Friday, May 15, 2009

What is Democracy? The State Department and YouTube Put it to a Vote

Often when organizations turn to YouTube to run programs, they lack pop. It's become somewhat passe to create an initiative and ask people to "submit a video"... so if you don't get the elements of your program right, you'll be doing good to get even a handful of replies. Which is one reason why the State Department's Democracy Video Challenge on YouTube has been so impressive - they asked a simple question last fall - "What is Democracy?" - and got over 900 entries from around the world.

Today, they've announced their 18 finalists - and you can vote on your favorites through June 15 at We've been proud partners in this initiative along with several civic organizations and NBC Universal.

Things are different at the State Department these days. At the Bureau for International Information Programs (called the IIP - they are the part of State whose job is international public diplomacy) the mission has changed. Their tag line used to be, "Telling America's Story"... now, it's "Engaging the World". Tag lines may seem irrelevant, but the shift here is real: State realizes that just telling the rest of the world how America works isn't enough in an age where information is available from almost infinite sources. "Engaging the World" means starting a conversation, and listening.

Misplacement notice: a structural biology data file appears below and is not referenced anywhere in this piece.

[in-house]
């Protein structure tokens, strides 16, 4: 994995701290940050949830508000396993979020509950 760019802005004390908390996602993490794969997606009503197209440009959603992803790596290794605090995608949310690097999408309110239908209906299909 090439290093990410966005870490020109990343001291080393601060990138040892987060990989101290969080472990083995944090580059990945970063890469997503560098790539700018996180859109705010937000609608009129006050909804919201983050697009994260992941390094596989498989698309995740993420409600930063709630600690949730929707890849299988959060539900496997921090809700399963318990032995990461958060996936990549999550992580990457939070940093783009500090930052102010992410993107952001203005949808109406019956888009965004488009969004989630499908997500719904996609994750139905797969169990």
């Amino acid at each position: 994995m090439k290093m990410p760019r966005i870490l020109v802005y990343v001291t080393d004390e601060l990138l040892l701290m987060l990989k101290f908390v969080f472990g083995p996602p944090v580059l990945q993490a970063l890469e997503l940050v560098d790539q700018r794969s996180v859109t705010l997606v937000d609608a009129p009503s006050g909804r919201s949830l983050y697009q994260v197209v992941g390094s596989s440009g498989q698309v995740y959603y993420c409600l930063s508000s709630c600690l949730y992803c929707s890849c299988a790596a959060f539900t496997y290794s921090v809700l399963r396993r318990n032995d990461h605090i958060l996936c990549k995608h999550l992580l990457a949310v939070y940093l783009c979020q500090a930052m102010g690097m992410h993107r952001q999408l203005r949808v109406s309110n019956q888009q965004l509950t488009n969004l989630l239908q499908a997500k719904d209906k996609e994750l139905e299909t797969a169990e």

So the Democracy Video Challenge program wasn't set up to tell the world what democracy is, but rather to ask the world what democracy is. Turns out there are a lot of different answers - many which wouldn't probably wouldn't mesh with the State Department's official definitions. But the mere fact that the US is asking people what they think is symbol in and of itself of democracy well-practiced.

Just in the past few years, YouTube has opened up a new era of diplomacy. In March, President Obama used YouTube to reach out directly to Iranians during their national holiday, Nowruz, with this special message subtitled in Farsi. A year before that, Tony Blair congratulated Nicolas Sarkozy on his victory in the French Election, with this YouTube hit that he recorded both in English and in French. And Queen Rania of Jordan has been perhaps YouTube's most popular diplomat, using her YouTube channel to fight Arab stereotypes through dialogue with YouTube users.

But no world leader would argue against the power of the citizen-to-citizen communication that the Internet has empowered to cross cultural borders. The power of platforms like YouTube to communicate with people in distant land directly has a strong effect on our vision of who they are, and who we are. It has a humanizing effect. If you know what someone looks like and how they feel about the world around them, it's hard to put them in a box or consider them foreign.


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